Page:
This week, I caught up with the brilliant Kaylin Bailey!
Kaylin is Director of Customer Support over at Illuminate Education, which provides tools for K-12 educators with the mission to increase student achievement and ensure kids are graduating college-and-career ready. Kaylin has been with Illuminate for four years, and has been in leadership for almost two.
Hi Kaylin! Thanks so much for spending time with me today. First, how did you get in to Customer Support as a career?
I am so excited to chat with you!
I started my support career as a Customer Happiness Agent at GoFundMe. I had been in the service industry (waiting tables) for 4 years previously while in college, and support seemed like a natural fit with this experience.
How did you make the move to leadership?
I was promoted into leadership internally at my second company where I was a support agent (Illuminate Education). My VP thought that I would be a great fit to fill in for a team lead’s maternity leave and I only agreed to do it on a temporary basis. Before I moved into support leadership I was really not sure that it was the path I wanted to go down (I was convinced that I wanted to work on the UX team).
I completed my time in the temporary team lead role, and just as it was ending another team lead left on a temporary basis so I took over for that team. Somewhere through this time I fell in love with my role and decided that support leadership was a path that I wanted to take (shoutout to Matt Dale for believing in me!). When my second round as temporary team lead was completed I was moved into a permanent support leadership role as a Director.
Not a straightforward step, then! Were there any particular challenges in those early days?
Since my first two experiences in leadership were temporarily covering for team lead that was returning, I found it challenging to know when to change a process the team was working with and when to maintain things as they were. I ultimately found that as long as a change was for the better of the team it was worth doing even when I was in a temporary role.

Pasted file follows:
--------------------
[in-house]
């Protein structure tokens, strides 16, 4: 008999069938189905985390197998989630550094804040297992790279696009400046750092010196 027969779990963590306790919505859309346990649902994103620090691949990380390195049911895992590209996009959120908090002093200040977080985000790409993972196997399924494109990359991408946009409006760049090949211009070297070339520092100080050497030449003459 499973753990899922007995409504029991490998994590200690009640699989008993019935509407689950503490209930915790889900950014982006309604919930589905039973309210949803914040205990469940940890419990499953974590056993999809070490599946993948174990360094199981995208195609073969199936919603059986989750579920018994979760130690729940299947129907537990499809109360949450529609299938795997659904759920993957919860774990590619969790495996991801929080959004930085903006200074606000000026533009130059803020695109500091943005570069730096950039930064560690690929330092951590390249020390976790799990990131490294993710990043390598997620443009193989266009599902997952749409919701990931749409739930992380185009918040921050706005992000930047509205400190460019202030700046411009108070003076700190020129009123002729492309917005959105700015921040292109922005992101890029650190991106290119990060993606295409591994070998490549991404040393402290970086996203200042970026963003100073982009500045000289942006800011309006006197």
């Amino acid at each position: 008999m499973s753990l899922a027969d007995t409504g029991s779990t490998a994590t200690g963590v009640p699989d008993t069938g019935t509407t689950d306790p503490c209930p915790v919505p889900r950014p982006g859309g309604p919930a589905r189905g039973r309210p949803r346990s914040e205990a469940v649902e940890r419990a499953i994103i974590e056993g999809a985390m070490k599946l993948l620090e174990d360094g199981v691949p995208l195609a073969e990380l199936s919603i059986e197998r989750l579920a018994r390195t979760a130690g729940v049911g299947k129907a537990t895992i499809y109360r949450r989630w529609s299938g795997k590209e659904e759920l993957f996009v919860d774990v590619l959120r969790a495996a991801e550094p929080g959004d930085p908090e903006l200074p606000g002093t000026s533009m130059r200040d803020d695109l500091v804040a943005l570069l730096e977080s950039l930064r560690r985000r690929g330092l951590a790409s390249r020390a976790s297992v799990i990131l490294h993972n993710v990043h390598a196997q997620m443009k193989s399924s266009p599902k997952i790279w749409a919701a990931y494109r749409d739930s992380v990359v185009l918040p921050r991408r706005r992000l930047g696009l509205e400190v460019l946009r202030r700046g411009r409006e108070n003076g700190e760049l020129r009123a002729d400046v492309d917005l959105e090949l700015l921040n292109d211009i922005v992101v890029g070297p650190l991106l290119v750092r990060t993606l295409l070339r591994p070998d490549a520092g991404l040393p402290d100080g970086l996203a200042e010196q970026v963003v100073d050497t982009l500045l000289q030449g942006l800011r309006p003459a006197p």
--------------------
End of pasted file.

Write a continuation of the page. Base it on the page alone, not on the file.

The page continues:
Another big challenge for me in the beginning was navigating from being an equal to being a lead, particularly to many friends that I had worked with for 2+ years in the same role. This part got easier with time and with the discovery of Radical Candor by Kim Scott.
And have there been other hurdles since then?
My biggest challenge has been that our company has grown rapidly over the last 2 years through big mergers. Supporting the team through a ton of change has taken a very conscious rollout of new processes and structure.
Getting quality time with the whole team can also be really challenging – as I am sure many in customer support would agree. Our team’s number one priority is to cover support interactions, which are always coming in! Doing an all-hands meeting is not as easy or possible as it is for most other departments.
What makes a good CS leader, do you think?
Listening to and truly caring about the people on your team is so important! If you have a base of communication and trust, teams can overcome most hurdles that are thrown at them. I also try to live Radical Candor with my team everyday – feedback is so vital for everyone on a team (including my team giving me feedback).